The Truth About Lectins
Lectins are a diverse family of carbohydrate-binding proteins in plants and animals. Nearly all foods contain some amount of lectins. But lectins remain controversial, particularly in the paleo community, which is why proponents of the paleo diet avoid all legumes and grains. But if humans have been eating lectin-containing foods for centuries, are they really that bad for us? We'll explain everything you need to know.
Lectins In Plant Foods
The foods with the most lectins are plant foods, specifically beans, soybeans, peanuts, grains and plants in the nightshade family. While animal lectins play various roles in physiological functions, plant lectins are not as well understood. What is currently known is that plant lectins help ward off insect predators. This is why some lectins are toxic like raw, uncooked kidney beans.
What The Naysayers, Say
Proponents of the paleo diet claim that lectins are not beneficial for our health, as they believe that the carbohydrate-binding proteins can cause gut issues and ultimately create auto-immune diseases in the body. This is why all legumes and grains are eliminated from this diet plan. Paleo eaters believe that our Paleolithic human ancestors did not eat high-lectin containing foods. Yet, many archeological studies have found that our ancestors did in fact eat grains and legumes. Evidence comes from both from Paleo fossilized human dental plaque and from plant-grinding tools.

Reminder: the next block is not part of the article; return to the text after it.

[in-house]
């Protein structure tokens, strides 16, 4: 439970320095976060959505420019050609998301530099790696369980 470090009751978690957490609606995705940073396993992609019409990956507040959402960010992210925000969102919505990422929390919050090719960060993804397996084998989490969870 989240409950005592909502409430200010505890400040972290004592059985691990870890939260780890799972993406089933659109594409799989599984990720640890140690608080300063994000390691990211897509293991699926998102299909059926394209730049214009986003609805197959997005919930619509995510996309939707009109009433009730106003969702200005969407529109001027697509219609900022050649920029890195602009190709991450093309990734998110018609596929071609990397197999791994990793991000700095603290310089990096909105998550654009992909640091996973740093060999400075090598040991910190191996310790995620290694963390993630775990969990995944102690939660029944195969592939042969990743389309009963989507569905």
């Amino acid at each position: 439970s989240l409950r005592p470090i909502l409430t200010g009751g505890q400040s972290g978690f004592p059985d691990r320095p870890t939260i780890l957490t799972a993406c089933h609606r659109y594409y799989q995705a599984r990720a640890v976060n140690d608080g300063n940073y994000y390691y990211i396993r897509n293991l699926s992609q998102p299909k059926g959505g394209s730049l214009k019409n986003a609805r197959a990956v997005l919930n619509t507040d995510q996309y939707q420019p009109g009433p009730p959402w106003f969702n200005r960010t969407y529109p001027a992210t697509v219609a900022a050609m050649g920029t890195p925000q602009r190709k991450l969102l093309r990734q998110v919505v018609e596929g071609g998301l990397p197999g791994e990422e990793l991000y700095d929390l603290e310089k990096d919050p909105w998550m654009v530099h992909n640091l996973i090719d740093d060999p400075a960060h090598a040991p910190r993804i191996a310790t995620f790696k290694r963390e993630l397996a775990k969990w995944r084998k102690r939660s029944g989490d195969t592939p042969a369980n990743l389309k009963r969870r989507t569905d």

Cooking Negates Most of The Lectins In Foods
It is true that consuming large quantities of lectins can be harmful to human health. This is why you should never eat raw beans or lentils (also, yuck!). However, lectins found in plant foods are almost entirely eliminated through cooking, making legumes and grains perfectly safe to eat! Lectin-containing foods are rich in vitamins, minerals, fiber, antioxidants and other beneficial compounds. These healthy nutrients far outweigh the negligible effects of trace lectin activity in foods.
Plus, lectin-containing foods like grains & legumes are a prominent part of Blue Zone residents' diets. Blue Zones are the regions of the world where individuals are known to live the longest. In fact, 95% of the "Blue Zone Diet" consists of plant foods. If people who live the longest are eating lectin-containing foods like rice and beans -- we'll have what they're having!
Eat To Live & Live To Eat
So, do you need to be afraid of eating beans and rice? No way! The old-world staple food is well -- old. Many healthy communities have eaten lectin-containing foods for, forever. Beans and rice in particular bond to make a complete protein, which is ideal for vegetarian and vegan eaters. Also, more and more shows that reducing meat and animal food consumption can greatly contribute to overall health and wellness. So, go ahead and eat those delicious beans!